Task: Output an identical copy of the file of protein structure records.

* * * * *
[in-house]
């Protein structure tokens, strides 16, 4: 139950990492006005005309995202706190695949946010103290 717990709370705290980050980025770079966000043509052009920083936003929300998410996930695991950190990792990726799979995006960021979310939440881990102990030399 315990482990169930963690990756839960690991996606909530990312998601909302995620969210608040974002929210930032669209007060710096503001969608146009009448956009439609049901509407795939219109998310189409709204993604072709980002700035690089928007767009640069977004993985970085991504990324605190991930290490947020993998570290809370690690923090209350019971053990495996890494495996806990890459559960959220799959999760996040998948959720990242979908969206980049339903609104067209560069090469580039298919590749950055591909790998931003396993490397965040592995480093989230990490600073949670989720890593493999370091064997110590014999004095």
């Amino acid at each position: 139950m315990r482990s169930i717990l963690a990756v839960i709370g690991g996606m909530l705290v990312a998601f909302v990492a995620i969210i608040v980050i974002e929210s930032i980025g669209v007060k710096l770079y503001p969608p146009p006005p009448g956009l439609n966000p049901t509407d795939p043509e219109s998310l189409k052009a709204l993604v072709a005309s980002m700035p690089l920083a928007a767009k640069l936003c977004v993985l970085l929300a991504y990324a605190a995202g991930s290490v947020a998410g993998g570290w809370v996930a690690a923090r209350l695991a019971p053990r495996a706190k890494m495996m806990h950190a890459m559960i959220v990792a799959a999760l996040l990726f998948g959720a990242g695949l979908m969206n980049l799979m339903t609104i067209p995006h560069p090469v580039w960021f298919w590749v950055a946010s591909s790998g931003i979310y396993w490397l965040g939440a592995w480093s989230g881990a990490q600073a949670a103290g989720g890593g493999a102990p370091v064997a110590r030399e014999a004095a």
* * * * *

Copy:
[in-house]
């Protein structure tokens, strides 16, 4: 139950990492006005005309995202706190695949946010103290 717990709370705290980050980025770079966000043509052009920083936003929300998410996930695991950190990792990726799979995006960021979310939440881990102990030399 315990482990169930963690990756839960690991996606909530990312998601909302995620969210608040974002929210930032669209007060710096503001969608146009009448956009439609049901509407795939219109998310189409709204993604072709980002700035690089928007767009640069977004993985970085991504990324605190991930290490947020993998570290809370690690923090209350019971053990495996890494495996806990890459559960959220799959999760996040998948959720990242979908969206980049339903609104067209560069090469580039298919590749950055591909790998931003396993490397965040592995480093989230990490600073949670989720890593493999370091064997110590014999004095």
């Amino acid at each position: 139950m315990r482990s169930i717990l963690a990756v839960i709370g690991g996606m909530l705290v990312a998601f909302v990492a995620i969210i608040v980050i974002e929210s930032i980025g669209v007060k710096l770079y503001p969608p146009p006005p009448g956009l439609n966000p049901t509407d795939p043509e219109s998310l189409k052009a709204l993604v072709a005309s980002m700035p690089l920083a928007a767009k640069l936003c977004v993985l970085l929300a991504y990324a605190a995202g991930s290490v947020a998410g993998g570290w809370v996930a690690a923090r209350l695991a019971p053990r495996a706190k890494m495996m806990h950190a890459m559960i959220v990792a799959a999760l996040l990726f998948g959720a990242g695949l979908m969206n980049l799979m339903t609104i067209p995006h560069p090469v580039w960021f298919w590749v950055a946010s591909s790998g931003i979310y396993w490397l965040g939440a592995w480093s989230g881990a990490q600073a949670a103290g989720g890593g493999a102990p370091v064997a110590r030399e014999a004095a």